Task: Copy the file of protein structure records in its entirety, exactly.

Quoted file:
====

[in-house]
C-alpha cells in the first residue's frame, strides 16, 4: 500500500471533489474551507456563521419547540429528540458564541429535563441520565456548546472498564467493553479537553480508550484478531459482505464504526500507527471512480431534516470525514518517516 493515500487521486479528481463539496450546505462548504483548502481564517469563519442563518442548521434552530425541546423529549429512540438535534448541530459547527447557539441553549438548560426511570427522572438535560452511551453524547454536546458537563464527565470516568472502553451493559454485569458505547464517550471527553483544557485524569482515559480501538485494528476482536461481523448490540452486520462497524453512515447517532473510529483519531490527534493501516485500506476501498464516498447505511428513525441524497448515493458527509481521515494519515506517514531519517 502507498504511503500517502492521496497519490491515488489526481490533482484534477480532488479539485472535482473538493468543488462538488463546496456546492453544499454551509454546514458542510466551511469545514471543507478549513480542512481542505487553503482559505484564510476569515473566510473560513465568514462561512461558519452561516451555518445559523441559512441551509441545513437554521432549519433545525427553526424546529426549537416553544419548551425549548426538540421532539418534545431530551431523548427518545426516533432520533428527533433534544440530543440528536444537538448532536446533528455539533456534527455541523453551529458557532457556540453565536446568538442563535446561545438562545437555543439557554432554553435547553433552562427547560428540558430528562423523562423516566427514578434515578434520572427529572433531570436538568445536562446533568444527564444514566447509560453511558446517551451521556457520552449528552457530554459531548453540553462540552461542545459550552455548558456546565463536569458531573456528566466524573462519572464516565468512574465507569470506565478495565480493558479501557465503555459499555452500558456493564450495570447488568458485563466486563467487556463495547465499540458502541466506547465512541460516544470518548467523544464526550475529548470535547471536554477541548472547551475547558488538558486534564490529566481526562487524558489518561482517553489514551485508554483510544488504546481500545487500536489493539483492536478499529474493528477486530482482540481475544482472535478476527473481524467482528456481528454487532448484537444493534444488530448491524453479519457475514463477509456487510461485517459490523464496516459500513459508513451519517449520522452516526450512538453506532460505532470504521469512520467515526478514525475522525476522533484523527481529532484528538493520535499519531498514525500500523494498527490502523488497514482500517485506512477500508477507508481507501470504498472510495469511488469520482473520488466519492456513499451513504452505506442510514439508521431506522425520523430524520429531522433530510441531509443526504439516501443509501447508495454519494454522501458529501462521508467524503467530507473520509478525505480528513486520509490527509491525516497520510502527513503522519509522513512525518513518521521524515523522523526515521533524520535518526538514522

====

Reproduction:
[in-house]
C-alpha cells in the first residue's frame, strides 16, 4: 500500500471533489474551507456563521419547540429528540458564541429535563441520565456548546472498564467493553479537553480508550484478531459482505464504526500507527471512480431534516470525514518517516 493515500487521486479528481463539496450546505462548504483548502481564517469563519442563518442548521434552530425541546423529549429512540438535534448541530459547527447557539441553549438548560426511570427522572438535560452511551453524547454536546458537563464527565470516568472502553451493559454485569458505547464517550471527553483544557485524569482515559480501538485494528476482536461481523448490540452486520462497524453512515447517532473510529483519531490527534493501516485500506476501498464516498447505511428513525441524497448515493458527509481521515494519515506517514531519517 502507498504511503500517502492521496497519490491515488489526481490533482484534477480532488479539485472535482473538493468543488462538488463546496456546492453544499454551509454546514458542510466551511469545514471543507478549513480542512481542505487553503482559505484564510476569515473566510473560513465568514462561512461558519452561516451555518445559523441559512441551509441545513437554521432549519433545525427553526424546529426549537416553544419548551425549548426538540421532539418534545431530551431523548427518545426516533432520533428527533433534544440530543440528536444537538448532536446533528455539533456534527455541523453551529458557532457556540453565536446568538442563535446561545438562545437555543439557554432554553435547553433552562427547560428540558430528562423523562423516566427514578434515578434520572427529572433531570436538568445536562446533568444527564444514566447509560453511558446517551451521556457520552449528552457530554459531548453540553462540552461542545459550552455548558456546565463536569458531573456528566466524573462519572464516565468512574465507569470506565478495565480493558479501557465503555459499555452500558456493564450495570447488568458485563466486563467487556463495547465499540458502541466506547465512541460516544470518548467523544464526550475529548470535547471536554477541548472547551475547558488538558486534564490529566481526562487524558489518561482517553489514551485508554483510544488504546481500545487500536489493539483492536478499529474493528477486530482482540481475544482472535478476527473481524467482528456481528454487532448484537444493534444488530448491524453479519457475514463477509456487510461485517459490523464496516459500513459508513451519517449520522452516526450512538453506532460505532470504521469512520467515526478514525475522525476522533484523527481529532484528538493520535499519531498514525500500523494498527490502523488497514482500517485506512477500508477507508481507501470504498472510495469511488469520482473520488466519492456513499451513504452505506442510514439508521431506522425520523430524520429531522433530510441531509443526504439516501443509501447508495454519494454522501458529501462521508467524503467530507473520509478525505480528513486520509490527509491525516497520510502527513503522519509522513512525518513518521521524515523522523526515521533524520535518526538514522